Skip to main content
  • Print this page
  • Increase/decrease the size of the text
    • Allergy & Immunology
    • Anesthesiology
    • Bariatric Surgery
    • Cardiology (IM)
    • Certified Nurse Midwife
    • Colon & Rectal Surgery
    • Critical Care Medicine
    • Dentistry
    • Dermatology
    • Emergency Medicine
    • Endocrinology&Metabolism (IM)
    • Endodontics
    • Family Medicine
    • Family Medicine (Sports Medicine)
    • Female Pelvic Medicine
    • Gastroenterology (IM)
    • Genetics
    • Geriatrics (Family Medicine)
    • Geriatrics (Internal Medicine)
    • Geristric Psychiatry
    • Gynecologic Oncology (OB/GYN)
    • Hand Surgery (Orthopedic Surg)
    • Hematology-Oncology (IM)
    • Hospitalist
    • Infectious Disease (IM)
    • Internal Medicine
    • Interventional Cardiology
    • Maternal-Fetal Med (OB/GYN)
    • Natl Cert Bd Perioperative Nursing (CNOR)
    • Neonatal-Perinatal Med (Peds)
    • Nephrology (Internal Medicine)
    • Neurology
    • Neuropsychology
    • Neurosurgery
    • Nuclear Cardiology
    • Nurse Practitioner
    • Nurse Practitioner (Adult)
    • Nurse Practitioner (Peds)
    • Obstetrics & Gynecology
    • Occupational Medicine
    • Ophthalmology
    • Optometrists
    • Oral & Maxillofacial Surgery
    • Orthodontics
    • Orthopaedic Surgery
    • Otolaryngology
    • Pain Management
    • Pain Mgmnt (Anesthesiology)
    • Pathology
    • Pediatric Cardiology
    • Pediatric Critical Care Med
    • Pediatric Dentistry
    • Pediatric Dermatology
    • Pediatric Emergency Medicine
    • Pediatric Endocrinology
    • Pediatric Gastroenterology
    • Pediatric Hematology-Oncology
    • Pediatric Neurology
    • Pediatric Pulmonology
    • Pediatric Surgery
    • Pediatrics
    • Periodontics
    • Physical Medicine & Rehab
    • Physical Therapist
    • Physician Assistant
    • Plastic Surgery
    • Podiatry
    • Prosthodontics
    • Psychiatry
    • Psychology
    • Pulmonary Medicine (IM)
    • Radiation Oncology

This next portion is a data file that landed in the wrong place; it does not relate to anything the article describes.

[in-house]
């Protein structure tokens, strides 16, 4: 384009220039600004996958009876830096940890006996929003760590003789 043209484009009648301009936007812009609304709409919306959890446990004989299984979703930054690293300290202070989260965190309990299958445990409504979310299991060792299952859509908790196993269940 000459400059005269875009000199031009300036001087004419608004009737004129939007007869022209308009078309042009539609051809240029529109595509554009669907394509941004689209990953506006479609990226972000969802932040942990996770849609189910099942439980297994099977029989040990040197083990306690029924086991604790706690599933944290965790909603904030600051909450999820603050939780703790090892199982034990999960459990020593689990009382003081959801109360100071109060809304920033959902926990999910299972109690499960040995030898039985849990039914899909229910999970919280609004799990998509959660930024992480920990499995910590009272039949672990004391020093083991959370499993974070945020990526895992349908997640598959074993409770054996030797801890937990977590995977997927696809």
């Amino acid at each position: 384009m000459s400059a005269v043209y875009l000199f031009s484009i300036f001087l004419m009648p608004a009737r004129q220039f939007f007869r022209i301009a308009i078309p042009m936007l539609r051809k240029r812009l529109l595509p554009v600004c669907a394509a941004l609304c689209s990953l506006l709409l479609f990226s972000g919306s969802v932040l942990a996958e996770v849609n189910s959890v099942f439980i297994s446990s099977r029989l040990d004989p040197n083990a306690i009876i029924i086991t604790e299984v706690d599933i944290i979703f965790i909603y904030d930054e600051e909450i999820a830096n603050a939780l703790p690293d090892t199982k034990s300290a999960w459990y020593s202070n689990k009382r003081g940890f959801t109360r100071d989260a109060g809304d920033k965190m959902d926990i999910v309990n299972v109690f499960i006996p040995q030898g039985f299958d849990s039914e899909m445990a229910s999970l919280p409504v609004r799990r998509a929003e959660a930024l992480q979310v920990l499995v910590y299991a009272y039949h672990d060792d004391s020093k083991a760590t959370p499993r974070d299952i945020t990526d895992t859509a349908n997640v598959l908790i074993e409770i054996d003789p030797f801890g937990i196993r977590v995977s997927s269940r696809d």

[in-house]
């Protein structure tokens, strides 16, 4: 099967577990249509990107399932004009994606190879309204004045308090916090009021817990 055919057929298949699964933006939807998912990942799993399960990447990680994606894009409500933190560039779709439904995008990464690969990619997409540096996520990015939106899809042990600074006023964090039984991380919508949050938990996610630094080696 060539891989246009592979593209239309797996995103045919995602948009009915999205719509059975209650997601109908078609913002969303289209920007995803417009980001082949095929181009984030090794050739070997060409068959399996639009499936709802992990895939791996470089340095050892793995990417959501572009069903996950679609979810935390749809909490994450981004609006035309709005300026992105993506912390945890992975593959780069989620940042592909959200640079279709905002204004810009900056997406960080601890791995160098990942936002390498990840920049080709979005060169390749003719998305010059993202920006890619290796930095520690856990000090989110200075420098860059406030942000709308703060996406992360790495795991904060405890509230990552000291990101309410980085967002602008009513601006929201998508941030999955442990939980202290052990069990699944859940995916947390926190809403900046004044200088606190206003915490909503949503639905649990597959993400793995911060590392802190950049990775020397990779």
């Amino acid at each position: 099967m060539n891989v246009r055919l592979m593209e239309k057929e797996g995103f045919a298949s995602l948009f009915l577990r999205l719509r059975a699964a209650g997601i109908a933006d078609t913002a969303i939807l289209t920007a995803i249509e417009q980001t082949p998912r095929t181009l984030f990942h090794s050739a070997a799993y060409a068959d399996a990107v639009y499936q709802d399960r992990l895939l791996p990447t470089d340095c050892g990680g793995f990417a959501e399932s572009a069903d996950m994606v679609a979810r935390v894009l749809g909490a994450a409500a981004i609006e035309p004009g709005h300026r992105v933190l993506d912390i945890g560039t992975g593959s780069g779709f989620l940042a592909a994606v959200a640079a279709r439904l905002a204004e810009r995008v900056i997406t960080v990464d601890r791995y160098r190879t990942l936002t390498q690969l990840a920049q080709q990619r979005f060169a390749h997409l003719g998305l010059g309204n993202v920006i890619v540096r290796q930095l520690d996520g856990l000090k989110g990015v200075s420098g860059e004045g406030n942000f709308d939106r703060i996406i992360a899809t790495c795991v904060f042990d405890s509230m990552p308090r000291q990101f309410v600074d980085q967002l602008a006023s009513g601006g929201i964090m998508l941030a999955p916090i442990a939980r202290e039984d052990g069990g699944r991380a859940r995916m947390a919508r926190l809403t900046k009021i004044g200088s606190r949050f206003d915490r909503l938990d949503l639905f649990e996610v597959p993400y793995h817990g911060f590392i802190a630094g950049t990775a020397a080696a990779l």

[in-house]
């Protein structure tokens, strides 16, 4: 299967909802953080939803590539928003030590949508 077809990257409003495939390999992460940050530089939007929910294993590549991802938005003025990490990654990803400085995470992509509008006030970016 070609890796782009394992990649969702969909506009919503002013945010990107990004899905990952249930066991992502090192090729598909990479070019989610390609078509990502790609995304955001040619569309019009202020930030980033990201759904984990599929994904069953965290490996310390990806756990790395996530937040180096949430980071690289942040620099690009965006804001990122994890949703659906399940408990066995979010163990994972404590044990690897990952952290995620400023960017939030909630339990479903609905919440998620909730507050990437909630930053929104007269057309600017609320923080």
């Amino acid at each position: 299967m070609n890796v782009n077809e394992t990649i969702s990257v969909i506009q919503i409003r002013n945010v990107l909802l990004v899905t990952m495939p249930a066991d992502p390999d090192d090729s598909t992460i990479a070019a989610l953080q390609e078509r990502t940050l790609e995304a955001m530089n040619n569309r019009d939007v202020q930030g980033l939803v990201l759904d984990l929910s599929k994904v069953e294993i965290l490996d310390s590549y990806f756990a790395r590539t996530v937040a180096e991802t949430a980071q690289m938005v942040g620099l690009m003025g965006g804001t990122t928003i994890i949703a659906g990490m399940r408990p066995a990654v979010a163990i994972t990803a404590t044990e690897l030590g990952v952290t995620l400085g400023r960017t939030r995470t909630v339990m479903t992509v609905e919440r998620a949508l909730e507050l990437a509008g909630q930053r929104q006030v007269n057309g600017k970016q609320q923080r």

• Radiology
    • Reproductive Endocrin (OB/GYN)
    • Rheumatology (IM)
    • Sleep Medicine
    • Spine Surgery
    • Surgery
    • Thoracic Surgery
    • Urology
    • Vascular (Gnrl Surgery)
    Find a Doctor


Not so “itsy bitsy” spider veins

Bookmark and Share

Whether you’re a hair dresser, nurse or stay-at-home mom, you’ve got a lot to do. And your veins are feeling the strain.

Veins carry blood back to the heart. To keep blood going in the right direction, veins have one-way flaps called venous valves that prevent the blood from flowing backward. When they get weak, blood can build up and cause spider and varicose veins.

“Spider veins are small, red or blue, and close to the skin, and varicose veins are large, dark purple or blue, and bulging,” describes Constantine Andrew, MD, Virtua vascular surgeon.

Despite the difference in appearance, they share the same causes. Because most of the causes are gender specific, 40 percent of women have leg vein problems.

“Prolonged standing can weaken the valves in the leg veins and cause spider and varicose veins,” explains Dr. Andrew. “But while they are predominantly seen on the legs, they can appear anywhere on the body.”

Another cause is hormonal changes. “Puberty, pregnancy, menopause, and taking birth control pills and other \medications containing estrogen and progesterone contribute to vein problems,” explains Dr. Andrew.

Other causes include age, family history, obesity and sun exposure.

“The good news is that there are many ways to prevent spider and varicose veins,” says Dr. Andrew. He recommends wearing sunscreen, exercising, uncrossing your legs, elevating your legs when resting, and avoiding tight clothing around the waist or groin to keep veins at bay.

And if these preventative measures don’t work, treatment is available.

“While spider veins don’t pose a health risk, some women want them removed for cosmetic reasons. Varicose veins, on the other hand, can become painful and cause life-threatening blood clots,” says Dr. Andrew. “Varicose veins should be checked by a doctor.”

Depending on the type and severity, there are different removal methods.

“Varicose veins can be completely removed, injected with a chemical or treated with a laser to collapse the vein,” explains Dr. Andrew. “Once treated, those veins are gone for good. While new veins can appear, they rarely do.”